Sõitsin Ateenasse Norra pimedate ja osalise nägemispuudega noorte ühingu esindajana. Ühing ja mina isiklikult töötame 14- kuni 35-aastastele noortele võrdsete õiguste ja võimaluste ning täieliku ühiskonda kaasatuse tagamise nimel.
The article is in English:
Erasmus+ Youth in Action
The introduction course to the Erasmus+ Youth in Action programme in Athens was wonderful. Exchanging experiences from local youth work together with youth and youth workers from across Europe was immensely fun and beneficial.
I travelled to Athens as a representative of the Norwegian Association of Blind and Partially Sighted Youth. This organisation, and I personally, work for equal rights, opportunities for, and full social inclusion of blind and partially sighted youth ages 14 – 35.
Cultural understanding of blindness is very black and white. Society at large links sight to a person’s abilities and equates blindness to helplessness. That attitude is detrimental, as disabled people do have many productive abilities and skills. I attended the course to explore how my organisation might ally itself with others who share similar views.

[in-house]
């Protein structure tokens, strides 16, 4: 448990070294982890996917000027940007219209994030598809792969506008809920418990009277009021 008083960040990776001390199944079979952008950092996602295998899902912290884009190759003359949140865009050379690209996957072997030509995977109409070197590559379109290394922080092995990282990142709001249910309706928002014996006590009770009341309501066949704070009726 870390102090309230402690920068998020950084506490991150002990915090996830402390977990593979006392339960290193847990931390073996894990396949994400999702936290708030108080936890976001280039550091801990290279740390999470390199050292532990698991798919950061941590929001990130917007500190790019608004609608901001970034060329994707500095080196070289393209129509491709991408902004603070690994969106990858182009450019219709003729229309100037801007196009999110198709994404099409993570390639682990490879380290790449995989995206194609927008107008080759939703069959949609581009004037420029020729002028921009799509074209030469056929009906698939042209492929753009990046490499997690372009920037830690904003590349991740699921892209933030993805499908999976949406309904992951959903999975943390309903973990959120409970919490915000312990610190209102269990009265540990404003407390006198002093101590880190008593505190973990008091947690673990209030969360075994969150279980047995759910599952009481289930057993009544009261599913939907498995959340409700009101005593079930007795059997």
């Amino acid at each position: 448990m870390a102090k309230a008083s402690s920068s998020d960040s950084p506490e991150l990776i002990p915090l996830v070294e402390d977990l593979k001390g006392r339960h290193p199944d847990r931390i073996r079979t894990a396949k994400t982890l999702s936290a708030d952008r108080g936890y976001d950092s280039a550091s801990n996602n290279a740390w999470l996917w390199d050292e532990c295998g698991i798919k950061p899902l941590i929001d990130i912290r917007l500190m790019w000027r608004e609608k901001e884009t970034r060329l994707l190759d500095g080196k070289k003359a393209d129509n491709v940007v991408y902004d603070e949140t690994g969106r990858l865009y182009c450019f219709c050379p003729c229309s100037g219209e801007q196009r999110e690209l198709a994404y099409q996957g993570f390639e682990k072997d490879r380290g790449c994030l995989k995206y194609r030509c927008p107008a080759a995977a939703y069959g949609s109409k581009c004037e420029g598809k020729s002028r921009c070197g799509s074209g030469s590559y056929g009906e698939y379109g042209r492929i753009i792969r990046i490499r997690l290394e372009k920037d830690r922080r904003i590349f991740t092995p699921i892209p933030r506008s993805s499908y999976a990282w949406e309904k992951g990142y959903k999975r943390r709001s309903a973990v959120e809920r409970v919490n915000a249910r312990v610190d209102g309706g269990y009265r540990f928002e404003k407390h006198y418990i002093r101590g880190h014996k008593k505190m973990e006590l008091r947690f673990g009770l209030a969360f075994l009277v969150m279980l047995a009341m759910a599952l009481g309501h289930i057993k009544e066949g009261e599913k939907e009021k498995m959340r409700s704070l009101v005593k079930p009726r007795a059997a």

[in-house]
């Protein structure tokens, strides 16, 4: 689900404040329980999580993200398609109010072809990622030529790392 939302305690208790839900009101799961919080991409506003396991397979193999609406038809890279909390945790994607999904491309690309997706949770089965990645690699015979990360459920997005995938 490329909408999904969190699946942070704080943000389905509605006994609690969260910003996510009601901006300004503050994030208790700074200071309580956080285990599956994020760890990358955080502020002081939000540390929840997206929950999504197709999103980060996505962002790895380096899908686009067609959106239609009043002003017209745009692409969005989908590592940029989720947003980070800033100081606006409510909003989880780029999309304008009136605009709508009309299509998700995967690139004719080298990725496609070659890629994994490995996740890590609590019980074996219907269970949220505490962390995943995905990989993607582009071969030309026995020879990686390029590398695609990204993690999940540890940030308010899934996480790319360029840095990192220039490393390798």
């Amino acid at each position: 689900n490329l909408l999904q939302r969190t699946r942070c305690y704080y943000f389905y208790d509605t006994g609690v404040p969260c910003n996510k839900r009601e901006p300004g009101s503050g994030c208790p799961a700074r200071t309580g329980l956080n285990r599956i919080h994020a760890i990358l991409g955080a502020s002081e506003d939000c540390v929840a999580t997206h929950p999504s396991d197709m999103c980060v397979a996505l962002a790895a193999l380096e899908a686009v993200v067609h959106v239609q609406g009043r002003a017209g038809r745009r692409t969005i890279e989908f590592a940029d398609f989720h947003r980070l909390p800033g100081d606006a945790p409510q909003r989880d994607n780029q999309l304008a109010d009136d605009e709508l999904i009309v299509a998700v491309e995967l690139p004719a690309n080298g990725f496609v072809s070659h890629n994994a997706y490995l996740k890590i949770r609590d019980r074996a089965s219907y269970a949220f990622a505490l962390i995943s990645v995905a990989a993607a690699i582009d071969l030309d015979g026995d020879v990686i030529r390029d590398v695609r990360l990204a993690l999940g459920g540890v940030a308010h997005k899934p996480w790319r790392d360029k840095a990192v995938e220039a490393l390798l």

I was thrilled to find that the Youth in Action programme emotionally and financially commits to inclusion of youth belonging to minority groups. My accommodation needs, such as course materials in electronic format, bringing a personal assistant, and need for rest were adhered to. The facilitators and other participants will empower and support you in participating in all simulation games we played as well as plenary and group discussions.
I left Greece with a heightened sense of confidence in my own ability to continue working for full social inclusion and rights for blind and partially sighted youth in my local and national community.
Ahead of time, we had been asked to bring food unique to our local communities to share at an intercultural evening. A multitude of colours, scents and sounds greeted me as I entered the foyer outside our conference room. I listened to each participant as they presented their local delicacies.
Chocolates, beverages, cheeses and dried meats lay across several tables, and I wanted to sample them all.
Janek and Kerttu from Estonia introduced me enthusiastically to a selection of chocolates from their home country. I’m lactose intolerant and could not eat those chocolates myself. I took the chocolates they gave me home to share with friends while recounting how fun the intercultural evening was. The sweets are a delicious and tasty reminder of my Estonian friends’ generosity.
Ajakiri Vaimupuu Ajakiri ilmub neli korda aastas paberil kui ka kodulehel.
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